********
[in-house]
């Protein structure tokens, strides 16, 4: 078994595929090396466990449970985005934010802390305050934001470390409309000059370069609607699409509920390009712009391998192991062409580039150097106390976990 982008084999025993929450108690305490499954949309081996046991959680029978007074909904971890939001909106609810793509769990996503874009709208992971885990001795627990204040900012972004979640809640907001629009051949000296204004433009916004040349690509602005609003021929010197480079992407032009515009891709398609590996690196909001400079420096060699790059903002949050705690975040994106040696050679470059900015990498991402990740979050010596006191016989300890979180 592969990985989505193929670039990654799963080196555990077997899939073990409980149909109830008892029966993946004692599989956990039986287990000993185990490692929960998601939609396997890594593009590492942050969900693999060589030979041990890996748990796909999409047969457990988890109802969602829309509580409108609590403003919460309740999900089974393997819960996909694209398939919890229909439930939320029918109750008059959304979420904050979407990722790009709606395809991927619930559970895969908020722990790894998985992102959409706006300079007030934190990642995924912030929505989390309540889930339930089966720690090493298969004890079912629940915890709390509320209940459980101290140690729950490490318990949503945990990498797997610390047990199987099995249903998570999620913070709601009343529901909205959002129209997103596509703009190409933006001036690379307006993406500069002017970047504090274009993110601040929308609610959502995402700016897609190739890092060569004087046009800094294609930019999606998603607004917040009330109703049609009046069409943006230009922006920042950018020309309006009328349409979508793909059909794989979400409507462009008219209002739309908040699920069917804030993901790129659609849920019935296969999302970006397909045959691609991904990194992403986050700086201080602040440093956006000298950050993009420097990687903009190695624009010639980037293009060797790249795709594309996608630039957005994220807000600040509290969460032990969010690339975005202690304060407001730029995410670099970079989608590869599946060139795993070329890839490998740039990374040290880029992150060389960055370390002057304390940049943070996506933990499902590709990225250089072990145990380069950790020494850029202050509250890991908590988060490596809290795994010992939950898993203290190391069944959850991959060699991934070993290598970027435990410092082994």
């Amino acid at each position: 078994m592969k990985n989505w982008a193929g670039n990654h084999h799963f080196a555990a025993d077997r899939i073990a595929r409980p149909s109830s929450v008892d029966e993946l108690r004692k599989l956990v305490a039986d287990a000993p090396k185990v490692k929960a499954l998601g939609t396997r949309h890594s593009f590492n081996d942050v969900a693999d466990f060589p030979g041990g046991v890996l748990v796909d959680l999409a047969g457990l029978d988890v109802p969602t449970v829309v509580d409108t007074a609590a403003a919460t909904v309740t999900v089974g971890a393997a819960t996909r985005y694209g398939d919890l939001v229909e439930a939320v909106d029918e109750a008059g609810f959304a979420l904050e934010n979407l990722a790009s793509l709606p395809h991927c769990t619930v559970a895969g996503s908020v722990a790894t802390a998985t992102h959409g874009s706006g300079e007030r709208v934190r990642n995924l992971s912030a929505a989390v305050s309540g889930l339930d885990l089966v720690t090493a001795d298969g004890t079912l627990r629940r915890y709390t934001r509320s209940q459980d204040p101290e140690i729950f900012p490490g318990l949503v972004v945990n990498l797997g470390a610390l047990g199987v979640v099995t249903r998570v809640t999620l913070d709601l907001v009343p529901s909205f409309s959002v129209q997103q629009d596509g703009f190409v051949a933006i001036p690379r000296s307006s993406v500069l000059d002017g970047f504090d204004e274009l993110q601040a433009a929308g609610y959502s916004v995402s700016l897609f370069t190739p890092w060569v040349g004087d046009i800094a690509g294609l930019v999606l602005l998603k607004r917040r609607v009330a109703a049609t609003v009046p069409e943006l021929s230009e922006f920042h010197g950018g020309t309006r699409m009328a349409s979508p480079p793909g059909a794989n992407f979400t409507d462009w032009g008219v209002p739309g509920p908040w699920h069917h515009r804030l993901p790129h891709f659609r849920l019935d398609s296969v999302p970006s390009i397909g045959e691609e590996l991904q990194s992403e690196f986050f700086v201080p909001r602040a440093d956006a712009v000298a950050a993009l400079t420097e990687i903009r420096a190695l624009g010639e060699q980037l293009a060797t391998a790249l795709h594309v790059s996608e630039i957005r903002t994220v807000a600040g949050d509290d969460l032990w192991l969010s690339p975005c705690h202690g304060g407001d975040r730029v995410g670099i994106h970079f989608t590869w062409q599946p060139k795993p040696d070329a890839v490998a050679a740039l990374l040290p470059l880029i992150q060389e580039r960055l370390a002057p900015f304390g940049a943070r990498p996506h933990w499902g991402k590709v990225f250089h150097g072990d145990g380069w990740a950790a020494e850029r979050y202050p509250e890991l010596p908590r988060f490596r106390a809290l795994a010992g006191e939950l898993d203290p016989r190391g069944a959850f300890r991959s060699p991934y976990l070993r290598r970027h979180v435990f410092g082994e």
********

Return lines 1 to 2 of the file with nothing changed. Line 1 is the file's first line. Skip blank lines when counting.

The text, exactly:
[in-house]
């Protein structure tokens, strides 16, 4: 078994595929090396466990449970985005934010802390305050934001470390409309000059370069609607699409509920390009712009391998192991062409580039150097106390976990 982008084999025993929450108690305490499954949309081996046991959680029978007074909904971890939001909106609810793509769990996503874009709208992971885990001795627990204040900012972004979640809640907001629009051949000296204004433009916004040349690509602005609003021929010197480079992407032009515009891709398609590996690196909001400079420096060699790059903002949050705690975040994106040696050679470059900015990498991402990740979050010596006191016989300890979180 592969990985989505193929670039990654799963080196555990077997899939073990409980149909109830008892029966993946004692599989956990039986287990000993185990490692929960998601939609396997890594593009590492942050969900693999060589030979041990890996748990796909999409047969457990988890109802969602829309509580409108609590403003919460309740999900089974393997819960996909694209398939919890229909439930939320029918109750008059959304979420904050979407990722790009709606395809991927619930559970895969908020722990790894998985992102959409706006300079007030934190990642995924912030929505989390309540889930339930089966720690090493298969004890079912629940915890709390509320209940459980101290140690729950490490318990949503945990990498797997610390047990199987099995249903998570999620913070709601009343529901909205959002129209997103596509703009190409933006001036690379307006993406500069002017970047504090274009993110601040929308609610959502995402700016897609190739890092060569004087046009800094294609930019999606998603607004917040009330109703049609009046069409943006230009922006920042950018020309309006009328349409979508793909059909794989979400409507462009008219209002739309908040699920069917804030993901790129659609849920019935296969999302970006397909045959691609991904990194992403986050700086201080602040440093956006000298950050993009420097990687903009190695624009010639980037293009060797790249795709594309996608630039957005994220807000600040509290969460032990969010690339975005202690304060407001730029995410670099970079989608590869599946060139795993070329890839490998740039990374040290880029992150060389960055370390002057304390940049943070996506933990499902590709990225250089072990145990380069950790020494850029202050509250890991908590988060490596809290795994010992939950898993203290190391069944959850991959060699991934070993290598970027435990410092082994």